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Cabinetry Standard Measurement Specifications

January 18th, 2009 Leave a comment Go to comments

These are the correct standardcabinetry measurement specifications for kitchen, vanity and laundry room cabinets. These will come in handy for the do-it-yourself home construction man or woman who wants to build cabinets.

Copy and print this off and use it as a guide or reference for standard kitchen, vanity (or, “bath room”) and laundry room cabinet and countertop dimensions.

  • Tip: When designing the height of a refrigerator upper make sure to design it high enough so the cabinet doors miss the hinges on top of the appliance.

Cabinet and Countertop Standard Dimensions For Kitchens

These are the standard cabinet and countertop dimensions that you will need to use when fabricating your kitchen. All of the cut sizes of your parts will depend upon the thickness of the backs, face frames, back nailer, the height of your toe kicks, and the thickness of the materials you are using on the sides as well.

Base or lower units

Cabinet depth without door 24” deep, with the door 24 ¾ inches.
The standard base cabinet height is 341/2 plus a 1 ½ inch thick counter to make the overall 36”.
These heights should include no less than a 3 1/2” high toe base. Ideally, the toe kick should be around 4 ½” high.

Upper or wall cabinets

For the standard eight foot high ceiling, the upper cabinets should be installed at 84” or seven feet high. If they are installed at seven feet, then the overall height of the wall cabinetry should be 30” and the hood height should be 15” to allow for a built-in microwave. The height of the refrigerator will be determined by the appliance height. Use the seven foot high ceiling as a guide for higher or lower ceilings. If your install cabinet height is eight feet then, add twelve inches to the thirty inch dimension. Uppers are installed 54” off of the floor to the bottom of the cabinet.

Standard kitchen counter top depths

Finished counter top depth is 25 1/4” which leaves 1/2” overhang over the doors. It should be fabricated with a 1/2” scribe on the back. So, the cut size should be 25” plus 1/2” scribe pieces. This allows for 1/4” extra to be scribed off if you have dips or humps in the walls.

Kitchen back splashes are usually 3 1/2” to 4 1/2” high.

  • Tip: Always allow for the thickness of the flooring when fabricating your cabinetry. Your appliances will require certain clearances. If you install the cabinets before the flooring, you must allow for the difference or else your openings for the appliances will be too small after the floors are installed.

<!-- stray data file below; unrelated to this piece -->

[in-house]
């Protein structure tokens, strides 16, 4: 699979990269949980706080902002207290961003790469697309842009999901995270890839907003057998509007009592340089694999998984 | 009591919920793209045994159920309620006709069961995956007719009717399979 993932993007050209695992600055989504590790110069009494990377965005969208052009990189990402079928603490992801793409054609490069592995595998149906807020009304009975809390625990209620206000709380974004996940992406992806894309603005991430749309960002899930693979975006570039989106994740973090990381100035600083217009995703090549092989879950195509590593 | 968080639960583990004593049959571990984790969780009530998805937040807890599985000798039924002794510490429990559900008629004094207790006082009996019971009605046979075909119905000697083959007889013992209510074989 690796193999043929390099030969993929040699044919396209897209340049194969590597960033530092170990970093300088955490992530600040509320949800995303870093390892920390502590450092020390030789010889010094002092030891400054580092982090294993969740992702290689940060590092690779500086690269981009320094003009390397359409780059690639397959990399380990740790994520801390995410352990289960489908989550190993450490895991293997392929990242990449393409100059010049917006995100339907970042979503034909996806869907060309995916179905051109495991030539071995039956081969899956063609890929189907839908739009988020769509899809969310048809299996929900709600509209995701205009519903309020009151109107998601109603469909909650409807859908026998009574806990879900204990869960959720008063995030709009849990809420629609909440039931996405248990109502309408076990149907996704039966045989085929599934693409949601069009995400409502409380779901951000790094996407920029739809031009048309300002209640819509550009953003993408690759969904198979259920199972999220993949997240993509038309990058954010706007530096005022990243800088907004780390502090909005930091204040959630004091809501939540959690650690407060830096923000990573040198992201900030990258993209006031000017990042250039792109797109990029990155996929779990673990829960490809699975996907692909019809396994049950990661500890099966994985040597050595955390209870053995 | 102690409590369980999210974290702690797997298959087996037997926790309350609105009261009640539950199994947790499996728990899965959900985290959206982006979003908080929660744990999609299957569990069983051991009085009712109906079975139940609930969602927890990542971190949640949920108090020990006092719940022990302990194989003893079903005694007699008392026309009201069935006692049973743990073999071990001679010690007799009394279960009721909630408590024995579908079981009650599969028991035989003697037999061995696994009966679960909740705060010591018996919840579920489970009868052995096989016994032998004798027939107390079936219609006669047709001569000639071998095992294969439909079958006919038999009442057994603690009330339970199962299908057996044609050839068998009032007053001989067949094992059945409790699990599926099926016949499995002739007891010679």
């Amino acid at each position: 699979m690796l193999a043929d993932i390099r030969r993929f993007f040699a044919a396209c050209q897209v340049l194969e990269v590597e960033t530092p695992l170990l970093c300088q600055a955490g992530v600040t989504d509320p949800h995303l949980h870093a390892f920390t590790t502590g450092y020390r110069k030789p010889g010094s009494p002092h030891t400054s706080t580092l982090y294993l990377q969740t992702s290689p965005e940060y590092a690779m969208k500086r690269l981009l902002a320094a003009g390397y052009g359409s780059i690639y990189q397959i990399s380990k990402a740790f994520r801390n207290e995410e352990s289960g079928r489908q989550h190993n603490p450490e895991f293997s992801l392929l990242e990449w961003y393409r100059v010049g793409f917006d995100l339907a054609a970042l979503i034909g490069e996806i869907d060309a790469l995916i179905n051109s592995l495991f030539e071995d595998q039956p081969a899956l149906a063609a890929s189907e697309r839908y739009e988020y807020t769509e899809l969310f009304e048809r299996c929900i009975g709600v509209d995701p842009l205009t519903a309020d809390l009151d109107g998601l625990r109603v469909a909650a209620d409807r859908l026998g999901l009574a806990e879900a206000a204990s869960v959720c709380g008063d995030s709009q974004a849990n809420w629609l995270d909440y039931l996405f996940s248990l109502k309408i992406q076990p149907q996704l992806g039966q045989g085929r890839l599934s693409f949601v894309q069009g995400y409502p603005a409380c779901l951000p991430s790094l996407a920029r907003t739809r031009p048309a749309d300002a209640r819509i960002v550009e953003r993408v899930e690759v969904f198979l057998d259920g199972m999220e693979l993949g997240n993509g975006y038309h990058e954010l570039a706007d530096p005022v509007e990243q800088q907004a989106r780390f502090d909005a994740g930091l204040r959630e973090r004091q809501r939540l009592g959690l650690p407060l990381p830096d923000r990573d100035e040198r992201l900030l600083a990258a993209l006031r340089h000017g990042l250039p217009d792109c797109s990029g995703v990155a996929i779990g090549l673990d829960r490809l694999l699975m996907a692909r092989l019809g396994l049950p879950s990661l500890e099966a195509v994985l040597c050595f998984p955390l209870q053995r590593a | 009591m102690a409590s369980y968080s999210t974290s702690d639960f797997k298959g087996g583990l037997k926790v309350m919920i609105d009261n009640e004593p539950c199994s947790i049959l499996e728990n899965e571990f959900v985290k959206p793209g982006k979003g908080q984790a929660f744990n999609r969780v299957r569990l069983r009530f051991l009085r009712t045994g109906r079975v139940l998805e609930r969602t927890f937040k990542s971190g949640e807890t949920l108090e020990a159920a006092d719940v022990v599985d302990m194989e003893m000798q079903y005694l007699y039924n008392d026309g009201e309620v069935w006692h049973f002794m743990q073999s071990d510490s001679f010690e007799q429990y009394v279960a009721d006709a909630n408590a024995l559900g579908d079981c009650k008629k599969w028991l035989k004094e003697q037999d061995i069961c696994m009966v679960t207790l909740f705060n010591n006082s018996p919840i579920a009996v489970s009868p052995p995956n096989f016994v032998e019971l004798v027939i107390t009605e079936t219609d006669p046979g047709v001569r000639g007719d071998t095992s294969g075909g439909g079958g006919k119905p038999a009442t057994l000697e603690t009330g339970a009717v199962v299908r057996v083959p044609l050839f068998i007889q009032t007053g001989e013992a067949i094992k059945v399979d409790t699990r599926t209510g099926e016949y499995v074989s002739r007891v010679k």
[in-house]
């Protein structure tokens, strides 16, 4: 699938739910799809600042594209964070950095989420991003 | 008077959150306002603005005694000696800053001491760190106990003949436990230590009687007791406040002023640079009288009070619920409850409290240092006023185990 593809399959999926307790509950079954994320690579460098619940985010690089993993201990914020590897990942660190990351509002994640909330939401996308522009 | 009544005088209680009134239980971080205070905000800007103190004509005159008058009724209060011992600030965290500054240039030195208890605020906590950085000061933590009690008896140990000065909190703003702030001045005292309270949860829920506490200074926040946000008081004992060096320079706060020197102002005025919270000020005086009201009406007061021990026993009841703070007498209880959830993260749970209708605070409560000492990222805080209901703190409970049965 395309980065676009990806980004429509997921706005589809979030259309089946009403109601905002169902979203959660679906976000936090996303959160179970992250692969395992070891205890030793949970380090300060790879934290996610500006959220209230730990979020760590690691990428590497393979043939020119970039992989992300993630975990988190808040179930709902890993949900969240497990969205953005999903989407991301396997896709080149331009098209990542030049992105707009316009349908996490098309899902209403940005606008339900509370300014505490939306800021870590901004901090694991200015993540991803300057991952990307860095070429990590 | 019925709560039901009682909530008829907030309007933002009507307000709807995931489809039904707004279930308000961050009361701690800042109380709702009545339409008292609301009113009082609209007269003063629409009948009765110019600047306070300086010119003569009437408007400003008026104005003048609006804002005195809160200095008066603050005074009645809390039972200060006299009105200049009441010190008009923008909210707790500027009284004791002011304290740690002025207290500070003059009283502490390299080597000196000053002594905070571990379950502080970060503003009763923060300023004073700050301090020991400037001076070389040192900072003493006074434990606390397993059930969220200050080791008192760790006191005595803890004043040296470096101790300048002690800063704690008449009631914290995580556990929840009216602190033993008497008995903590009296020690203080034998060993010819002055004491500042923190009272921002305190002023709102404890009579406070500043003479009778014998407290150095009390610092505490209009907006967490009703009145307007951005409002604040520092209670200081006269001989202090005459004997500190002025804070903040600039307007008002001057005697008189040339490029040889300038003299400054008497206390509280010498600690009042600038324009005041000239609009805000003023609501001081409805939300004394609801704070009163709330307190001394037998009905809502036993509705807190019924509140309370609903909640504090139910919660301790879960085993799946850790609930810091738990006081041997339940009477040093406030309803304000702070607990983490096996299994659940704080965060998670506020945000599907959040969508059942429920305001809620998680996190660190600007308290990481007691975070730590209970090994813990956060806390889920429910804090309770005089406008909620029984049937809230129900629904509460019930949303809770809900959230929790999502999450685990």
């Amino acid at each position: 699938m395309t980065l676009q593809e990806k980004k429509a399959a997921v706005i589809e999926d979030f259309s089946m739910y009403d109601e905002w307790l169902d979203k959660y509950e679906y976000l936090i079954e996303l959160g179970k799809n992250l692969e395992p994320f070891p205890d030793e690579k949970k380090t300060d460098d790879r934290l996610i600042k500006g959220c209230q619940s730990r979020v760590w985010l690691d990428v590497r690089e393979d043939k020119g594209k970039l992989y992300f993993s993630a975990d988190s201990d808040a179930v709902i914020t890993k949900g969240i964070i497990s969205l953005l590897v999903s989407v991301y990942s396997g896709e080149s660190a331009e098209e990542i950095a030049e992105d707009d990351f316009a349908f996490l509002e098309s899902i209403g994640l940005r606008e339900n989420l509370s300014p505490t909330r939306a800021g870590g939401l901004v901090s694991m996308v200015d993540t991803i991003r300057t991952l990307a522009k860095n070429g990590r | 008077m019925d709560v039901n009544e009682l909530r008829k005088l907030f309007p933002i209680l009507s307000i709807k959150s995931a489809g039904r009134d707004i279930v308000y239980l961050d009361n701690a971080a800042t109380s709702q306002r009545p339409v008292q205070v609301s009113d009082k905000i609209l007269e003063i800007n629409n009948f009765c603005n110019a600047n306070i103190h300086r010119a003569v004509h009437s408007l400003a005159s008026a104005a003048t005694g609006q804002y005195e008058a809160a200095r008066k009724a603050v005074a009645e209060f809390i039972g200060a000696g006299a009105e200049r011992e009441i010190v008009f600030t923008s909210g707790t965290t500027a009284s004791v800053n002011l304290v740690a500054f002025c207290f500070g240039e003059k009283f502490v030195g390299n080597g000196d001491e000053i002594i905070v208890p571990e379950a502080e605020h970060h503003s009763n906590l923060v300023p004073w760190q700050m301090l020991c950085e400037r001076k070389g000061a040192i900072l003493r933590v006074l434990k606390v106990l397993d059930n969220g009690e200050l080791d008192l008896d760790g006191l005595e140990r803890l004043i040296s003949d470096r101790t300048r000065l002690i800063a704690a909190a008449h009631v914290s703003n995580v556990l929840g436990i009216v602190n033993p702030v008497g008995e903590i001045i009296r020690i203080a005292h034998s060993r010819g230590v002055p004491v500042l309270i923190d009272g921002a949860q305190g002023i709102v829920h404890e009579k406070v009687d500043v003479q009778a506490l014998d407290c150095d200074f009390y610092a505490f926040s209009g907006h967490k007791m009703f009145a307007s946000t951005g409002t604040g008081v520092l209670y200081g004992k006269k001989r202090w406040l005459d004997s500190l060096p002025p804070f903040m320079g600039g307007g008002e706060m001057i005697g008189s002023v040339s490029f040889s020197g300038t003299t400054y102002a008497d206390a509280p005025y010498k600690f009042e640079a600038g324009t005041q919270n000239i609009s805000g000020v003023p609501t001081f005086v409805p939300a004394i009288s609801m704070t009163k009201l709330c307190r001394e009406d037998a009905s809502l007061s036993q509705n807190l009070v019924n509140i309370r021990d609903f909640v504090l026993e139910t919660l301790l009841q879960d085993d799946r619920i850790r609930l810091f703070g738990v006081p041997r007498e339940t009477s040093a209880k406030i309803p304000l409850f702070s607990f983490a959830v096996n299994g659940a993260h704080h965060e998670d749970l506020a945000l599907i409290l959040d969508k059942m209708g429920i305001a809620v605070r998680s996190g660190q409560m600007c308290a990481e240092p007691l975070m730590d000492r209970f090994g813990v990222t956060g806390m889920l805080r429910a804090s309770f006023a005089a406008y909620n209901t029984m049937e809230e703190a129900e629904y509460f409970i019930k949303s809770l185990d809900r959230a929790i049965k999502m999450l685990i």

Vanity Cabinet and Countertop Fabrication Sizes

There are generally two standard heights for vanity cabinets but since you are building them yourself you may make them whatever you desire. The bathroom cabinet fabrication sizes are 31 1/2” to the top of the counter and 36” to the top of the top. Deduct whatever the counter thickness is to determine the height of the actual boxes.

Bathroom cabinet sizes

The vanity box without the door is 21” deep. When the door is on, use a 24 3/4” dimension to determine how you will build the entire unit. The height can be anywhere from 31 1/2” to 36” to the top of the counter from the floor. The toe base should be no less than 3 1/2” in height. Some designers use large bases that are 12” high and set way back from the face of the box edge. I have even seen where there were no toe bases at all.

The standard vanity counter top depth

Usually countertops overhang the doors by about one half of an inch. So, if your finished box size, including the door is twenty one and three quarters inches deep, then your finished top will be 22 1/4” in depth. The cut size should be 22” plus 1/2” scribe material. Here again it allows for one quarter of an inch to be taken off to compensate for crooked walls.

Laundry Room Cabinet and Counter Fabrication measurements

Most of the standard size laundry sinks are designed for kitchen cabinet depths. So, you can use the same fabrication measurements for your laundry room cabinets and counters as your kitchen sizes. Make sure that you allow for the washer lid height when designing your upper cabinets to go above the appliance.

Because you are building your own kitchen, vanity or laundry cabinets, these dimensions can be adjusted to suit your particular situation. Here’s a word of caution, when designing the layout in your kitchen, make sure to allow enough clearance for drawers and doors to operate properly around appliances. There’s nothing more frustrating than discovering that your fabrication measurements won’t allow the drawer to open in the corner near a dishwasher when you install the appliance. When installing countertops, you should always use your scribe block pieces and form the top to fit to the specifications of all of your walls. Building your own cabinetry will be challenging but, if you have some good finish carpentry skills, I’m sure the project will go smoothly.

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